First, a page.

Judge Upholds Penalties for 'Problem Drivers'
A judge has upheld regulations introduced by the Cuomo administration last year allowing longer driver's license revocations for people with histories of multiple drinking-and-driving convictions.
Sullivan County Supreme Court Justice Mark Meddaugh (See Profile) held in Gaebel v. New York State Dept. of Motor Vehs., 1333-2013, that the Department of Motor Vehicles did not exceed its authority by imposing more severe penalties for some drivers under 15 NYCRR §§134-136.
The regulations authorize the DMV to review offenders' entire driving records when deciding their license status. "Problem drivers" can have their licenses revoked for extended periods or permanently denied.
Meddaugh concluded in his Nov. 27 ruling from Monticello that state law provides the DMV with authority to introduce longer license suspensions. Under Vehicle and Traffic Law §510(5), the DMV has the discretion to restore a driver's license which has been revoked or suspended, and §510(6) allows the department to refuse to reissue a license after a mandatory minimum revocation.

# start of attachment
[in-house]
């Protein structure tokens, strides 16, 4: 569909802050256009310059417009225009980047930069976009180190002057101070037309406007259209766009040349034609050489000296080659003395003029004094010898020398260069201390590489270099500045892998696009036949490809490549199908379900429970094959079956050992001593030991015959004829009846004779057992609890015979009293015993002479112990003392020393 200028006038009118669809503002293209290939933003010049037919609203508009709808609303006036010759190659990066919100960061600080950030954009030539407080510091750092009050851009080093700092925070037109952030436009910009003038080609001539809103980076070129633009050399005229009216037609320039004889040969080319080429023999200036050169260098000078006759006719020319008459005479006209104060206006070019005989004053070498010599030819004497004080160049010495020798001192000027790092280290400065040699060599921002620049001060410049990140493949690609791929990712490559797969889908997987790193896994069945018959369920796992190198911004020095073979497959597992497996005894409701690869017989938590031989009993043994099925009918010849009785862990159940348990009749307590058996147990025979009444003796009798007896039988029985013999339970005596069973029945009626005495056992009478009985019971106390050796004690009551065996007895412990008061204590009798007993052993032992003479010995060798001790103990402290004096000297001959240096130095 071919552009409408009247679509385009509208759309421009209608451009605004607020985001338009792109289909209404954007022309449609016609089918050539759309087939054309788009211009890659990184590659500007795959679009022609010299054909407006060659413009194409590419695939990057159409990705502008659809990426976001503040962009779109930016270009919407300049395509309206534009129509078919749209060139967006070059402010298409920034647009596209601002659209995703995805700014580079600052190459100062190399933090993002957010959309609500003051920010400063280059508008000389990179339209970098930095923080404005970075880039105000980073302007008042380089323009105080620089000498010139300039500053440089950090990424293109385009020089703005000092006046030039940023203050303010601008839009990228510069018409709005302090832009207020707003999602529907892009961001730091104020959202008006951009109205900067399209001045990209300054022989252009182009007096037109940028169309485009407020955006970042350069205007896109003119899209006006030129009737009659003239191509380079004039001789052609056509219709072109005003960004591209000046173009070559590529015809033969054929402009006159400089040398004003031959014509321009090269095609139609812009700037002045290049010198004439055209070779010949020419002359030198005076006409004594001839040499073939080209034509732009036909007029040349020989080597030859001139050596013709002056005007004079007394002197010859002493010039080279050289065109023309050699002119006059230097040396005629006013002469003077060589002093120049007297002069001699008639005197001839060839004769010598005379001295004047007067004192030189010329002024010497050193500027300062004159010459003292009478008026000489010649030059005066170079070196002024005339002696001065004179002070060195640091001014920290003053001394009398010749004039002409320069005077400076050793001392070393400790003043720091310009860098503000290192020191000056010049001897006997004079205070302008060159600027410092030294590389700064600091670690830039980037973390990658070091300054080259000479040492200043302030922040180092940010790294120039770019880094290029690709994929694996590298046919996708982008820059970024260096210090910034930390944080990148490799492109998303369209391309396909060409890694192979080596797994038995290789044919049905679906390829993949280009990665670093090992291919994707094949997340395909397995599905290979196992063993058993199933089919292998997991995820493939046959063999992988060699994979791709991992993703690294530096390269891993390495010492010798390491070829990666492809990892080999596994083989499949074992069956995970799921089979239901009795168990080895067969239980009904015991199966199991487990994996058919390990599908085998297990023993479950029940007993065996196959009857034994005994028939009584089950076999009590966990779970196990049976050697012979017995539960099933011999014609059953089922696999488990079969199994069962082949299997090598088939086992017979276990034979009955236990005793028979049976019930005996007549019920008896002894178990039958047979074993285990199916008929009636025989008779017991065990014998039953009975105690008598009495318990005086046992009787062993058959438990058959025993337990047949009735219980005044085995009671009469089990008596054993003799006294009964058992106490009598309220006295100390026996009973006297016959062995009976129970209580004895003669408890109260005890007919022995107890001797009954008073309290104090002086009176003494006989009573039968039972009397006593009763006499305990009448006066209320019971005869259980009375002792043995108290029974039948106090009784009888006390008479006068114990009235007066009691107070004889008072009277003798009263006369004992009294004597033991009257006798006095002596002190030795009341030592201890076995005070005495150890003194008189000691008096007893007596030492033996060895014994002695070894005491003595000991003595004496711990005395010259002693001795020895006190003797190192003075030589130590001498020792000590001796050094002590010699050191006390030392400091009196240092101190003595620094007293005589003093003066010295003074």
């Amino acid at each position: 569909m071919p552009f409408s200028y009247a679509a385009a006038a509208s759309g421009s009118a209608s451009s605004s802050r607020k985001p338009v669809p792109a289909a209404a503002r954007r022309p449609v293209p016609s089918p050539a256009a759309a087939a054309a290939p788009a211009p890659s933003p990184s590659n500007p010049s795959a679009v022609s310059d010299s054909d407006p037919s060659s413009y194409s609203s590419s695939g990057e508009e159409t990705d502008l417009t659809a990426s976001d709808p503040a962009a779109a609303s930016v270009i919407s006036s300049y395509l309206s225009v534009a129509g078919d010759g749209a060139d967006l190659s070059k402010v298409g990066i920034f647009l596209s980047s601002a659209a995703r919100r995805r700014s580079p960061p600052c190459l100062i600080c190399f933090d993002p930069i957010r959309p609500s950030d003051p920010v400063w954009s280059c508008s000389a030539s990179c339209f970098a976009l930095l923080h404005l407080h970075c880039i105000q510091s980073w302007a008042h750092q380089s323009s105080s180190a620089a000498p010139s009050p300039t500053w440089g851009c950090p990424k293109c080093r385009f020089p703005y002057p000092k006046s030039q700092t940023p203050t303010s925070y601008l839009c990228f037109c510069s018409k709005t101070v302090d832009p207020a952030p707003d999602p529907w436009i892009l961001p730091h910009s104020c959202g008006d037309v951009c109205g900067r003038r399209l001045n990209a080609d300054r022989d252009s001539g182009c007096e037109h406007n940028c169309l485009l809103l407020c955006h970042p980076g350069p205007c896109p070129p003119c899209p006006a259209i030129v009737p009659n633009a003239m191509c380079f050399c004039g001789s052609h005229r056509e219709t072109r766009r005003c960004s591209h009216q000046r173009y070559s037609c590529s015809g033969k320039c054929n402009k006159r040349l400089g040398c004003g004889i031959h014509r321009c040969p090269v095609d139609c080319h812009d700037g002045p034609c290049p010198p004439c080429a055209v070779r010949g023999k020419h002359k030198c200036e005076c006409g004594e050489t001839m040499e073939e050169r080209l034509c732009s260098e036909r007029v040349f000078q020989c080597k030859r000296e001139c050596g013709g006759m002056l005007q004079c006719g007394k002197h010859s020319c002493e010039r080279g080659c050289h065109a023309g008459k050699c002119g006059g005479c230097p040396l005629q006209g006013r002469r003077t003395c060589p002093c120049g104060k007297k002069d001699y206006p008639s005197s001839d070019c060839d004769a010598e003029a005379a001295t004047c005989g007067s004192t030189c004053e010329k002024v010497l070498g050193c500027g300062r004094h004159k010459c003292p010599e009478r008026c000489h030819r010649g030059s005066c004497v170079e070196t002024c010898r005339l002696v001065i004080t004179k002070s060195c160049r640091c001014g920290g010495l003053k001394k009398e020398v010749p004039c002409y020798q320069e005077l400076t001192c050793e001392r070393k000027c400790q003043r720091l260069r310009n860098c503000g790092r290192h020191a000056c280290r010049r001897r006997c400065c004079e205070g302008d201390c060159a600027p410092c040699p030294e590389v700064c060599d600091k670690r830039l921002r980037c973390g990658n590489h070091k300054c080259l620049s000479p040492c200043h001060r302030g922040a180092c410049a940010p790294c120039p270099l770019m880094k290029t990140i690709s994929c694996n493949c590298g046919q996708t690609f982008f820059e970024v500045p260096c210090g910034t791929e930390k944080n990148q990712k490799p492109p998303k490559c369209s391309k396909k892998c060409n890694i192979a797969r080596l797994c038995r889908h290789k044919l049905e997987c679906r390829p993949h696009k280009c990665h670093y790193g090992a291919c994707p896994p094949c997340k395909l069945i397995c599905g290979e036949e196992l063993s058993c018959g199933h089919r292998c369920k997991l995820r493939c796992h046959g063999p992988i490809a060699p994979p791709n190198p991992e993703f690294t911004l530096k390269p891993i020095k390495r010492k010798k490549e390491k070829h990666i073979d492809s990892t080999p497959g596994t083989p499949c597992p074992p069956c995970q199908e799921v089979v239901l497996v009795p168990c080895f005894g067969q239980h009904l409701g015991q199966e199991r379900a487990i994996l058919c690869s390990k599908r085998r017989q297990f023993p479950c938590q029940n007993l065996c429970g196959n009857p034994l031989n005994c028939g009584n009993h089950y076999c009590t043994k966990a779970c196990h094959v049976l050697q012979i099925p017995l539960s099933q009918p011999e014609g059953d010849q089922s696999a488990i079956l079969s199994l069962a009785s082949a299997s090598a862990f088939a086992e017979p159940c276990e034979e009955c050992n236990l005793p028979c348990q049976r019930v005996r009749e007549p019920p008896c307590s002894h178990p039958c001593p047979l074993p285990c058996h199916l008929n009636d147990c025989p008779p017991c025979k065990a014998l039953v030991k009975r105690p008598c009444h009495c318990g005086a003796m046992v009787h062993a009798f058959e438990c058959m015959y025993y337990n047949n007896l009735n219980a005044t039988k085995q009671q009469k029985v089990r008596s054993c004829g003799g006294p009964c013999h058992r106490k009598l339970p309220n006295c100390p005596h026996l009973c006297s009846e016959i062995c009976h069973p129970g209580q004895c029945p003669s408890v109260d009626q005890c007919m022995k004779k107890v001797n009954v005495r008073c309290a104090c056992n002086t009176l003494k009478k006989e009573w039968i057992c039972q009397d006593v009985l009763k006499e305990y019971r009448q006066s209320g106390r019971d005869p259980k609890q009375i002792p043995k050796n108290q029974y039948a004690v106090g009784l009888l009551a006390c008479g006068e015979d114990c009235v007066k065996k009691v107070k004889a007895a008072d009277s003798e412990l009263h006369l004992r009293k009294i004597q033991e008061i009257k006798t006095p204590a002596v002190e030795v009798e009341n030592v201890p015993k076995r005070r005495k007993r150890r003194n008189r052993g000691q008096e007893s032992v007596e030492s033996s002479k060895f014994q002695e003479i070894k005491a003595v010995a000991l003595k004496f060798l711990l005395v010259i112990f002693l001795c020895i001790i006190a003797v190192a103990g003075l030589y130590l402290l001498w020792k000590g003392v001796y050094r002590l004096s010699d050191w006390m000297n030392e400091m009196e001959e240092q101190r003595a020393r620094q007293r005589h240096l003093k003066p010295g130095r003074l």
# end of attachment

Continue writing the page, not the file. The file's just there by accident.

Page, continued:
The new sanctions do not violate constitutional protections against ex post facto laws, Meddaugh ruled. He characterized the extended revocation periods as civil penalties akin to being listed on sex offender registries, which the Court of Appeals has determined to be a civil, not a criminal, sanction.
Kristen Verrino of Poughkeepsie represented Thomas Gaebel, who was fighting a five-year license revocation after a third DWI-related conviction since 1988. Assistant Attorney General Tracy Steeves defended the state.